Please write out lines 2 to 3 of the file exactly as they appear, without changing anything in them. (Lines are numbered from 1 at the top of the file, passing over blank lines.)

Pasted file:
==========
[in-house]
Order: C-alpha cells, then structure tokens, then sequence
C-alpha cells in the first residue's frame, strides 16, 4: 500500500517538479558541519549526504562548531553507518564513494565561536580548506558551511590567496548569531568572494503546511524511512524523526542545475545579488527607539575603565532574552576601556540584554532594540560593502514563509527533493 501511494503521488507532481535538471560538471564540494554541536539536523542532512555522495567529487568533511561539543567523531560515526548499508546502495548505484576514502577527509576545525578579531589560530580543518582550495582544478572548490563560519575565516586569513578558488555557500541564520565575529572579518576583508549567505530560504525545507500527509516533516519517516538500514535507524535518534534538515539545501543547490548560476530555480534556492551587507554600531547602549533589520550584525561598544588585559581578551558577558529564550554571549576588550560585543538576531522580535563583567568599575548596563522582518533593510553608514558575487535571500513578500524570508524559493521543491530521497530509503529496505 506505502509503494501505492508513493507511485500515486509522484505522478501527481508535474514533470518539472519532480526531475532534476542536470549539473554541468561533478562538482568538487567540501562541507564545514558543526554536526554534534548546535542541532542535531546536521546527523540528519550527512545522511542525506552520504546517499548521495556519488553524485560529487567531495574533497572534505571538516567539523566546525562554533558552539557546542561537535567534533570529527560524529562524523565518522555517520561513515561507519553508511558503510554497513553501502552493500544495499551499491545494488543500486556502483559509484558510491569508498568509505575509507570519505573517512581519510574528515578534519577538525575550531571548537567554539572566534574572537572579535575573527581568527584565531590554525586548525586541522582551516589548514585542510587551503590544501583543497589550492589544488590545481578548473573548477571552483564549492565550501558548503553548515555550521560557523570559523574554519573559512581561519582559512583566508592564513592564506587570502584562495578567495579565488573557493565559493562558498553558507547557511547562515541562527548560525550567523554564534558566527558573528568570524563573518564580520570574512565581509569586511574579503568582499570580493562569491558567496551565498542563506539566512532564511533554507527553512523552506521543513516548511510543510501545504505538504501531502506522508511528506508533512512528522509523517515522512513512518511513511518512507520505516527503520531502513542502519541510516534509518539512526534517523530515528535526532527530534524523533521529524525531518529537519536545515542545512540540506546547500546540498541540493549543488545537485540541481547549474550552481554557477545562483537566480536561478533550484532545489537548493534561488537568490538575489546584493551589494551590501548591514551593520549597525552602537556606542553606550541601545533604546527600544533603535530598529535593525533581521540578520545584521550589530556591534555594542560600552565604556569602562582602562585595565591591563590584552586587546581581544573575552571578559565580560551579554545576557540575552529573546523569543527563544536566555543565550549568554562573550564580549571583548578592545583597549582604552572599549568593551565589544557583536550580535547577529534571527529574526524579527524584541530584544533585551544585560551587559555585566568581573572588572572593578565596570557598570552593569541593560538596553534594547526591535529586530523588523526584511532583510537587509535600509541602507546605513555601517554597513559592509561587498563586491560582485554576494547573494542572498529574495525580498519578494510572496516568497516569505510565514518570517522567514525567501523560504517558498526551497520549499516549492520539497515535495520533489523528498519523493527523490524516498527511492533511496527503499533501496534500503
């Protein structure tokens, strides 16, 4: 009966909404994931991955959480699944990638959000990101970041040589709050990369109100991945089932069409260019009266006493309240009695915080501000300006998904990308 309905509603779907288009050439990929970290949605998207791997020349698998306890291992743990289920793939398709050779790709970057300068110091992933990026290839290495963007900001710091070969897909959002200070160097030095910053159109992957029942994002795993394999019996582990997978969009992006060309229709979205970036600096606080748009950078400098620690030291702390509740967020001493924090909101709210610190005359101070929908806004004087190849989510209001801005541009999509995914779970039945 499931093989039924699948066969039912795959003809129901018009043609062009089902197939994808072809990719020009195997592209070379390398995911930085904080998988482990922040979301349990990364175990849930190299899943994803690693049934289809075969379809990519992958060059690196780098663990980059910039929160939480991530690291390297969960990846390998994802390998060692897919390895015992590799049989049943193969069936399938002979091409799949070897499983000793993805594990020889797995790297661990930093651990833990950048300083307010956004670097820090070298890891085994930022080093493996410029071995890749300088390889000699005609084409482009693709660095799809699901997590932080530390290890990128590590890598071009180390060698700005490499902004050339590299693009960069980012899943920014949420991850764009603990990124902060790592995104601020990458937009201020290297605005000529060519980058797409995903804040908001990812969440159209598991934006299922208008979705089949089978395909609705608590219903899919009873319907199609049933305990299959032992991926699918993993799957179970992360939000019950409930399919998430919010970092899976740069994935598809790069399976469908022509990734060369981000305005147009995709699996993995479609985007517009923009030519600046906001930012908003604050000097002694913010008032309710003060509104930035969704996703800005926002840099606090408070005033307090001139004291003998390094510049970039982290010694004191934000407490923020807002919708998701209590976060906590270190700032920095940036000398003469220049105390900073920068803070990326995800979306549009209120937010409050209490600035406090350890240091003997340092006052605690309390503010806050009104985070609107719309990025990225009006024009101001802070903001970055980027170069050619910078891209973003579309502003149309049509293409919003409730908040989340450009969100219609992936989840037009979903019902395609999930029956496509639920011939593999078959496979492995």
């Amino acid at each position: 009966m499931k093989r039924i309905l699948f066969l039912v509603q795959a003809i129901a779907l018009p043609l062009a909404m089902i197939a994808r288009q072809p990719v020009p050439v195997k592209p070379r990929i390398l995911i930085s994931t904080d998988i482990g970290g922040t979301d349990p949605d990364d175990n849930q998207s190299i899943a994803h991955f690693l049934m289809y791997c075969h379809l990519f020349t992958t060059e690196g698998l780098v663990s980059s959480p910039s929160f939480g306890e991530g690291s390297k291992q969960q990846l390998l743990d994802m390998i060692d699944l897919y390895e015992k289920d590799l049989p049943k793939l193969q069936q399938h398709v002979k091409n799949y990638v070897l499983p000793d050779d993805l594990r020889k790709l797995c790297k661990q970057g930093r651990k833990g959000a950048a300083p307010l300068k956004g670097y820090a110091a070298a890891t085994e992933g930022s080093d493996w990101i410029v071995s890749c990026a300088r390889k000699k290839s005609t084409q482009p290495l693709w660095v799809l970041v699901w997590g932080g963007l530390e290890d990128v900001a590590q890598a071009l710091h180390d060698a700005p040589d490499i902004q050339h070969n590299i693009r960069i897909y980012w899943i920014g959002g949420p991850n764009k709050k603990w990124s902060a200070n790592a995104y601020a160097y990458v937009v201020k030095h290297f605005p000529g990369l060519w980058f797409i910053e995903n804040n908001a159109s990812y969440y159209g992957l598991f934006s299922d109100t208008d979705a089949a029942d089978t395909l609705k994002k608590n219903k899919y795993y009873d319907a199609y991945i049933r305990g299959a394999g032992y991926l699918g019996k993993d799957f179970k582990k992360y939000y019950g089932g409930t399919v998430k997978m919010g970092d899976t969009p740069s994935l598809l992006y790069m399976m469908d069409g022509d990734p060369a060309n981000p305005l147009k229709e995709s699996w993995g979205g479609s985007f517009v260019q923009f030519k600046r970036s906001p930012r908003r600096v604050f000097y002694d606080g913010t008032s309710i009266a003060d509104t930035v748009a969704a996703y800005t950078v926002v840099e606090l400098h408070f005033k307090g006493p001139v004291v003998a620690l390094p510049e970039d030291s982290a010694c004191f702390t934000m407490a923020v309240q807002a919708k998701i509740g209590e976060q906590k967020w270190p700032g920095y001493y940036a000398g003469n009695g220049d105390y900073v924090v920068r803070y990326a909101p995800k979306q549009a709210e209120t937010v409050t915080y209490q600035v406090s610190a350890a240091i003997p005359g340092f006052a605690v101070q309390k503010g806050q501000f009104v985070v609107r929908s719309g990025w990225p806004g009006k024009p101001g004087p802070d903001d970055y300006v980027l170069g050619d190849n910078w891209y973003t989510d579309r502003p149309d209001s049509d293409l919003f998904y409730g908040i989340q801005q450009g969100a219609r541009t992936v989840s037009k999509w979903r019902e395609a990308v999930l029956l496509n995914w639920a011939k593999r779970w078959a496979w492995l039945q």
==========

Order: C-alpha cells, then structure tokens, then sequence
C-alpha cells in the first residue's frame, strides 16, 4: 500500500517538479558541519549526504562548531553507518564513494565561536580548506558551511590567496548569531568572494503546511524511512524523526542545475545579488527607539575603565532574552576601556540584554532594540560593502514563509527533493 501511494503521488507532481535538471560538471564540494554541536539536523542532512555522495567529487568533511561539543567523531560515526548499508546502495548505484576514502577527509576545525578579531589560530580543518582550495582544478572548490563560519575565516586569513578558488555557500541564520565575529572579518576583508549567505530560504525545507500527509516533516519517516538500514535507524535518534534538515539545501543547490548560476530555480534556492551587507554600531547602549533589520550584525561598544588585559581578551558577558529564550554571549576588550560585543538576531522580535563583567568599575548596563522582518533593510553608514558575487535571500513578500524570508524559493521543491530521497530509503529496505 506505502509503494501505492508513493507511485500515486509522484505522478501527481508535474514533470518539472519532480526531475532534476542536470549539473554541468561533478562538482568538487567540501562541507564545514558543526554536526554534534548546535542541532542535531546536521546527523540528519550527512545522511542525506552520504546517499548521495556519488553524485560529487567531495574533497572534505571538516567539523566546525562554533558552539557546542561537535567534533570529527560524529562524523565518522555517520561513515561507519553508511558503510554497513553501502552493500544495499551499491545494488543500486556502483559509484558510491569508498568509505575509507570519505573517512581519510574528515578534519577538525575550531571548537567554539572566534574572537572579535575573527581568527584565531590554525586548525586541522582551516589548514585542510587551503590544501583543497589550492589544488590545481578548473573548477571552483564549492565550501558548503553548515555550521560557523570559523574554519573559512581561519582559512583566508592564513592564506587570502584562495578567495579565488573557493565559493562558498553558507547557511547562515541562527548560525550567523554564534558566527558573528568570524563573518564580520570574512565581509569586511574579503568582499570580493562569491558567496551565498542563506539566512532564511533554507527553512523552506521543513516548511510543510501545504505538504501531502506522508511528506508533512512528522509523517515522512513512518511513511518512507520505516527503520531502513542502519541510516534509518539512526534517523530515528535526532527530534524523533521529524525531518529537519536545515542545512540540506546547500546540498541540493549543488545537485540541481547549474550552481554557477545562483537566480536561478533550484532545489537548493534561488537568490538575489546584493551589494551590501548591514551593520549597525552602537556606542553606550541601545533604546527600544533603535530598529535593525533581521540578520545584521550589530556591534555594542560600552565604556569602562582602562585595565591591563590584552586587546581581544573575552571578559565580560551579554545576557540575552529573546523569543527563544536566555543565550549568554562573550564580549571583548578592545583597549582604552572599549568593551565589544557583536550580535547577529534571527529574526524579527524584541530584544533585551544585560551587559555585566568581573572588572572593578565596570557598570552593569541593560538596553534594547526591535529586530523588523526584511532583510537587509535600509541602507546605513555601517554597513559592509561587498563586491560582485554576494547573494542572498529574495525580498519578494510572496516568497516569505510565514518570517522567514525567501523560504517558498526551497520549499516549492520539497515535495520533489523528498519523493527523490524516498527511492533511496527503499533501496534500503